I don't recall any special challenges on my 2004 Odyssey when I last did
those brakes. Be sure to properly support the calipers so the dust
boots on the pistons don't snag on anything.
You can test the little rotor holding screws easily. Just take the tire
off and see if they come undone. Use a good screwdriver of the right
size. If they come loose, you know you can change the rotor. You should
be able to find the specs on the minimum thickness of a rotor to know
how much life is left.
I'm one of the ones that open the bleed screw before pushing the piston
back in. If there is contamination in the caliper, I don't want that
fluid going back up the system. I just put a small hose on the bleed
screw and run it up over something high so no air goes in then down into
a jar. A quick grip bar clamp is handy for squeezing the piston back
in, unless you have a VW like my wife's. You will likely need to add
some fluid in the master cylinder afterwards.
On 7/2/2015 11:56 AM, Jim Stone wrote:
> I had the timing chain replaced yesterday on my 2007 Honda Ridgeline (190,000
> miles) and was told that the front brakes only had a little life left in them,
> but that the rotors couldnbt be turned so I needed to replace everything to
> the tune of more than $400. Ibd like to avoid putting that much more into
> the car, especially after yesterdaybs bill, and will probably just do the
> brakes myself. I have never done brakes on anything newer than a mid-70bs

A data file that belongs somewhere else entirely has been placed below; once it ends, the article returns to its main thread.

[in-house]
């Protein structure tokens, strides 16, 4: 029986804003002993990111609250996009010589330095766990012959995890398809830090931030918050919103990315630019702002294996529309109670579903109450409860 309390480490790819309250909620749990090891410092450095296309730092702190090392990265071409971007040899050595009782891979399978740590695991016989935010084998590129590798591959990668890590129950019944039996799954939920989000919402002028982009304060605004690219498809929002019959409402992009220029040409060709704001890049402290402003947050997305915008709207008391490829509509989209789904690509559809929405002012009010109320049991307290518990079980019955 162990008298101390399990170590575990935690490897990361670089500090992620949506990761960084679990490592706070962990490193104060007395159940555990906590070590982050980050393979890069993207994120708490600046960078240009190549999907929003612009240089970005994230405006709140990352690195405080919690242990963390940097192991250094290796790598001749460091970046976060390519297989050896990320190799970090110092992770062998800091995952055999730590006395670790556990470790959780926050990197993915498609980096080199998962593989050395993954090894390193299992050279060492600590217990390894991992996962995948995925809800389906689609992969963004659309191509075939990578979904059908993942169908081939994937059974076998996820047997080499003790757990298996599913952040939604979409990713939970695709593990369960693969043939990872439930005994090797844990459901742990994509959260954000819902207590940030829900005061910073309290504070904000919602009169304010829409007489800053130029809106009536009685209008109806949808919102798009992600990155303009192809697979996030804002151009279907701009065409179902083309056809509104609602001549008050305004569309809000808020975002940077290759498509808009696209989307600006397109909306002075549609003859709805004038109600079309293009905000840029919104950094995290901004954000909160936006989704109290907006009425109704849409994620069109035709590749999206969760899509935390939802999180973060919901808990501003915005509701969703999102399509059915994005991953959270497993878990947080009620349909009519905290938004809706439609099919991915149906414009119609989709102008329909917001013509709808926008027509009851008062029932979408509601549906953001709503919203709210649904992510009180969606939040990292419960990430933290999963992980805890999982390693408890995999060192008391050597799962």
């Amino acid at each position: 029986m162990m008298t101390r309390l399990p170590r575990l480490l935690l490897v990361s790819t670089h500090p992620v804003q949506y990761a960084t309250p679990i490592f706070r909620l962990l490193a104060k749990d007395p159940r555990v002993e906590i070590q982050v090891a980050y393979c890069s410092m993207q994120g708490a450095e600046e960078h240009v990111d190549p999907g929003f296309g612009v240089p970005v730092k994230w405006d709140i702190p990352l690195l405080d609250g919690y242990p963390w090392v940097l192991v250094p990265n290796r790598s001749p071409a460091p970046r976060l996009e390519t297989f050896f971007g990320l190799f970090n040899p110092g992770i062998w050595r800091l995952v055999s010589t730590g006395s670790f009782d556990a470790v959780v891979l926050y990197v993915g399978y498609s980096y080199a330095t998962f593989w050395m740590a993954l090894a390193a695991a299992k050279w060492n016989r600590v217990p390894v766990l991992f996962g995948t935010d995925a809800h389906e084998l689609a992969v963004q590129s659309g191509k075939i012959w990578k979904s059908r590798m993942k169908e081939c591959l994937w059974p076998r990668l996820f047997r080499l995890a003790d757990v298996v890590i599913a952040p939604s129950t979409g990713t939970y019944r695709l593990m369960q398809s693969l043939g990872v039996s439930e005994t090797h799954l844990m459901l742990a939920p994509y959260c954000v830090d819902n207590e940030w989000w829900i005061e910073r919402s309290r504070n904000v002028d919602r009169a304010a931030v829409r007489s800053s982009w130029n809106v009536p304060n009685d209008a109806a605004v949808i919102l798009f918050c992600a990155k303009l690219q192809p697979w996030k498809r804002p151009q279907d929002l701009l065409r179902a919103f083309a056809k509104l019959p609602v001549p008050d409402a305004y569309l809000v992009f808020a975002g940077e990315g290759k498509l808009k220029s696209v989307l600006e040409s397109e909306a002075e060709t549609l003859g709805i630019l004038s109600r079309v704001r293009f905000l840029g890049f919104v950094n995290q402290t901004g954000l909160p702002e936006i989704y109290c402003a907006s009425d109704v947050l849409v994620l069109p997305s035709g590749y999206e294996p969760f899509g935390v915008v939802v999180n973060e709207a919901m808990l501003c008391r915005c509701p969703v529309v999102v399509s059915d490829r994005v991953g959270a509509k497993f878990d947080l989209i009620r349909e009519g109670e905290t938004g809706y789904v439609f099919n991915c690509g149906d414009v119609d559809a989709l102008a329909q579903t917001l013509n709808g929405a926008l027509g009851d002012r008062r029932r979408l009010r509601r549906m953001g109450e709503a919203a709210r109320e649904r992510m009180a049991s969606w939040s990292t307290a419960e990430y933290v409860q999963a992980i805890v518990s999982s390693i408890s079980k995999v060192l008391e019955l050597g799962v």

> Toyota, but have researched the Ridgeline and the job looks fairly
> straightforward. First, though, I have to decided if I need to replace just
> the pads or if I should do the rotors while I am at it.
> I am not 100% sure I trust this dealer yet, especially after I asked some
> questions about the rotors. I was originally told they would be too thin
> after turning. Then I asked if they were scored or warped and he said they
> were fine but added something about not being able to turn them due to
> corrosion on the edges. So, I am not sure exactly why they canbt be turned.
> I asked about just changing the pads and he said that more than likely this
> would result in pulsing of the brakes due to smooth pads on worn rotors.
> First question to the group: do we agree with him on that? Which leads to my
> second question: has anyone here used EBC Greenstuff pads?
> (http://ebcbrakes.com/product/greenstuff-brake-pads/) I have been told that
> the bBrake-In Coatingb is basically a sandpaper finish that sands the
> rotors during the initial stops and smooths out the wear patterns from the
> previous pads. If this is correct, I might be able to get away with just a
> quick and dirty pad replacement.
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